Comics reviews: Okay,I’m not completely a cranky old man (#SFWApro)

I do wonder about that when I find myself generally dissatisfied with the latest crop of comics TPBs. On the other hand, it’s not as if I’m grumbling about how much better everything was Back Then—lord knows I’ve read plenty of mediocre comics in any era (though the nature of the mediocrity varies). And I still like some new ones — such as CAPTAIN MARVEL: Down.

captainmarvel9The work of Kelly Sue DeConnick, Christopher Sebela and Dexter Soy (cover by Jamie McKelvie, all rights with current holder), this has Carol teaming up with Monica Rambeau, who had the Captain Marvel name in the 1980s, then discovering a brain lesion makes it fatal for her to fly (which for the born-to-fly Danvers is a fate worse than death). And wouldn’t you know, her old winged enemy Deathbird just happens to show up? Very good, except for the ending reveal—it turns out the person behind this is strictly a C-lister.

BLESSED THISTLE by Steve Morris proves indie books can disappoint me as much as super-hero comics. This has two plotlines, one about a sociopathic little girl which feels like a remake of The Bad Seed (which goes back to the 1940s) and one about her troubled brother seeking solace with a priest, who turns out to have his own agenda (the kind of Life Is Meaningless and Brutal twist that never works for me). More cliched than clever.
THE RETURN OF THE DAPPER MEN by Jim McCann and Janet K. Lee is the story of a magical land where time has stopped, machines engage in useless work and children never grow up until a rain of bowler-hatted men falls out of the sky. This is the kind of fairy-tale-with-meaning that really shouldn’t work, but I think the creators pulled it off, primarily with the charming art. Very reminiscent of some of James Thurber’s fantasy work at times.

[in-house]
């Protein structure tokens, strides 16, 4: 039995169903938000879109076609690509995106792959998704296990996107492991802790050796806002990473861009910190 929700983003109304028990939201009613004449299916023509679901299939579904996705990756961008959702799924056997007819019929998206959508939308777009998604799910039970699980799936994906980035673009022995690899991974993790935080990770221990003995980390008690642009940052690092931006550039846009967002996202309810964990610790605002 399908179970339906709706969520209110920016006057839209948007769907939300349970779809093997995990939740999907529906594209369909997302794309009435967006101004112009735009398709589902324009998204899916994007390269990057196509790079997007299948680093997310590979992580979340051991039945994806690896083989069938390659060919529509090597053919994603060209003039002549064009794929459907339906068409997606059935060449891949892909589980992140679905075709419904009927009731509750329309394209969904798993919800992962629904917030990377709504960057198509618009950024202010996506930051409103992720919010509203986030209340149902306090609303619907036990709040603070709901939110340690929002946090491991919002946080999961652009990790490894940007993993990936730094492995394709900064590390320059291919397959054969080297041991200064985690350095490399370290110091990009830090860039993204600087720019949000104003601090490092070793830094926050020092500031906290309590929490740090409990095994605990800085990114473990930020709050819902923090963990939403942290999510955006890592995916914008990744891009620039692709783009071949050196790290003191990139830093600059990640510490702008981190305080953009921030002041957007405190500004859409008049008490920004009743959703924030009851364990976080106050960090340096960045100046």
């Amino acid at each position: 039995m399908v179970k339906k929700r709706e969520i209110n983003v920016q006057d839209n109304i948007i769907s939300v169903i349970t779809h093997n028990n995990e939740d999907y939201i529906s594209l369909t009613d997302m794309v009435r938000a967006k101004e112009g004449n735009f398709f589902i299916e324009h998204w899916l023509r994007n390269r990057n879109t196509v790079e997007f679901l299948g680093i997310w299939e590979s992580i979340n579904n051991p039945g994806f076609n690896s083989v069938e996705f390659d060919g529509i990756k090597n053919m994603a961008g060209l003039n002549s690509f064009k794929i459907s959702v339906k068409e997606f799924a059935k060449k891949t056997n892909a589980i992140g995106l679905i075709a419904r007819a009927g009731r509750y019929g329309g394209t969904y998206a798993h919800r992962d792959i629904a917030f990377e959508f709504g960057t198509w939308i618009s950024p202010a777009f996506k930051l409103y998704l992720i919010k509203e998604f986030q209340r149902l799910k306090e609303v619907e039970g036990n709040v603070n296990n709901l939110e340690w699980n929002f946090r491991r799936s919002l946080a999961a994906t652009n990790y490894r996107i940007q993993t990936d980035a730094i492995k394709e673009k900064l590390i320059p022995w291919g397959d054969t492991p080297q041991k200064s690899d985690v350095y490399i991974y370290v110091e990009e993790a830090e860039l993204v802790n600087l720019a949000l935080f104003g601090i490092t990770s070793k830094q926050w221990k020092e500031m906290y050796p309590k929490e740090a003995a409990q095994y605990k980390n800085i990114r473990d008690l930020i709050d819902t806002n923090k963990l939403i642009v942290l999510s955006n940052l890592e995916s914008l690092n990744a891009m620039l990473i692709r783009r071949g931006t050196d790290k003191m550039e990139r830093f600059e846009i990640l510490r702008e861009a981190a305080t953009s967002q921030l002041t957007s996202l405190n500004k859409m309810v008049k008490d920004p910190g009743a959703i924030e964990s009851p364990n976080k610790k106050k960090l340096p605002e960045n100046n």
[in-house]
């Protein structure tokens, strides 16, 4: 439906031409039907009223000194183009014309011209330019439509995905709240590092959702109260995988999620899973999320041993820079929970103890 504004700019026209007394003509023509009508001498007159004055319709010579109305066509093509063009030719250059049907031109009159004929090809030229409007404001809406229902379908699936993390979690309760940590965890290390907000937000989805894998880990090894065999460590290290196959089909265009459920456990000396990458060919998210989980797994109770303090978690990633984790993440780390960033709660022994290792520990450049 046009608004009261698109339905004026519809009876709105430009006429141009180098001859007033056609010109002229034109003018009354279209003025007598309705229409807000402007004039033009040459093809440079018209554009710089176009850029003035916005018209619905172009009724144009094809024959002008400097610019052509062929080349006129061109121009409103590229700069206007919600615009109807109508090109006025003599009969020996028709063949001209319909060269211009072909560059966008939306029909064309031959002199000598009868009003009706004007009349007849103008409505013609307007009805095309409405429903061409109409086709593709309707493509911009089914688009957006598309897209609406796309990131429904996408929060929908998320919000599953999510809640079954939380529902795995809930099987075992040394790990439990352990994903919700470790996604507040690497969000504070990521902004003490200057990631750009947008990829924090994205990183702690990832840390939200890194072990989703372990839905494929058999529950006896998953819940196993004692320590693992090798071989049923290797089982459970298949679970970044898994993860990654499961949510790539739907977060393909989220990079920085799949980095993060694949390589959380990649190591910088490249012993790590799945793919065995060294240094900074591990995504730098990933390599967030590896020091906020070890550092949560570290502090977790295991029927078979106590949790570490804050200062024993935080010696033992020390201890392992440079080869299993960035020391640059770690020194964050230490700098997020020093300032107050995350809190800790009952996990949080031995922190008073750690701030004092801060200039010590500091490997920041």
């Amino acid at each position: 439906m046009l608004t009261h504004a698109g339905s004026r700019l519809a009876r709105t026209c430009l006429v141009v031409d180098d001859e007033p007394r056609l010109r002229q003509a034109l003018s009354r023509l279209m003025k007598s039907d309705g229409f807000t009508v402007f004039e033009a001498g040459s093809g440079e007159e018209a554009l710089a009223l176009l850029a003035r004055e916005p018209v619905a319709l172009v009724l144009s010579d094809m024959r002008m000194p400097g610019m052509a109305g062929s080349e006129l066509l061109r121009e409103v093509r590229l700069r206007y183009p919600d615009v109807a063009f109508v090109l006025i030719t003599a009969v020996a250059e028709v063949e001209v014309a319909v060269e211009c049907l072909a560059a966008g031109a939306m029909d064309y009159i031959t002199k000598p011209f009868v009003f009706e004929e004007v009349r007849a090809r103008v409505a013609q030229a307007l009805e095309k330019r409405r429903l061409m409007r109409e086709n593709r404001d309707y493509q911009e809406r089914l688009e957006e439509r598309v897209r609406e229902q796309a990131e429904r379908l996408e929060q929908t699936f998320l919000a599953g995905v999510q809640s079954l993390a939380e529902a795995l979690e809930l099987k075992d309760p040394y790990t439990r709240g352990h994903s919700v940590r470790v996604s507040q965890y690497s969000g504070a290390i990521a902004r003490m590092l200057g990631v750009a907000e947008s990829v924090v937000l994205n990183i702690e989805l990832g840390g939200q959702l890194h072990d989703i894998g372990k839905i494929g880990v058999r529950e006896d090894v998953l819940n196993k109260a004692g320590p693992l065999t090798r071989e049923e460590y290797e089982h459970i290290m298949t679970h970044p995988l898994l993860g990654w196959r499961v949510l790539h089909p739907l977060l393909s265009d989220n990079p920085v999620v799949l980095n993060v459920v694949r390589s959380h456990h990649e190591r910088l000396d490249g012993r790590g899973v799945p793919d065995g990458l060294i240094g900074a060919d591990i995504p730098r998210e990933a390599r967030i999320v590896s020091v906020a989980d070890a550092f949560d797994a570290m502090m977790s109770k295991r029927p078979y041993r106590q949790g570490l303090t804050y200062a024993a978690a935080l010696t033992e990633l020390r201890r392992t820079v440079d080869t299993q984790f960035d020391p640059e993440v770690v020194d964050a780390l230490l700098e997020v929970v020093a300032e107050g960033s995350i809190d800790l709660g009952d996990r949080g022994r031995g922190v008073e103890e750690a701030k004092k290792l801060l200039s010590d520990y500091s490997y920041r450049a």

While biographical graphic novels aren’t that unusual, Annie Goetzinger’s THE GIRL IN DIOR doesn’t work for me as a look at Christian Dior’s brief but memorable career in fashion (he died 10 years after his first show) because it’s so insanely detailed about the shows (“Will Marly wear gloves? Which ones? Or not? Embellished with strings of pearls or rhinestone jewelry?”) that it’s hard to imagine even a fashionista caring. Was this some kind of Dior promotion?
TEEN TITANS; On the Clock by Sean McKeever and multiple artists is the kind of book that makes me wonder if I have, in fact, just read too many comics (although of course that’s crazy). This just feels like same-old same-old in the frustrated relationships, the sturm and angst, and the new team of Terror Titans. On the other hand, I think a lot of this really is pretty mediocre—and I really hate that pre-New 52 they brought the Dark Side Club from Grant Morrison’s Seven Soldiers of Victory into mainstream continuity (it works okay as an alt.version of the New Gods, but not as the real one), let alone just using it for gladiatorial combat between super-heroes. And as I’ve mentioned before, Ravager just isn’t as interesting as the writers from this era seem to think (she fills the badass slot on the team, and that’s a crappy slot).

CONCRETE PARK: You Send Me by Tony Puryear feels like a stock story of inner-city crime, gangstas and thugs, even if it is technically set in a dystopian near future and at least partly on another planet. This one may be a matter of personal taste—crime comics rarely do it for me—rather than quality per se.

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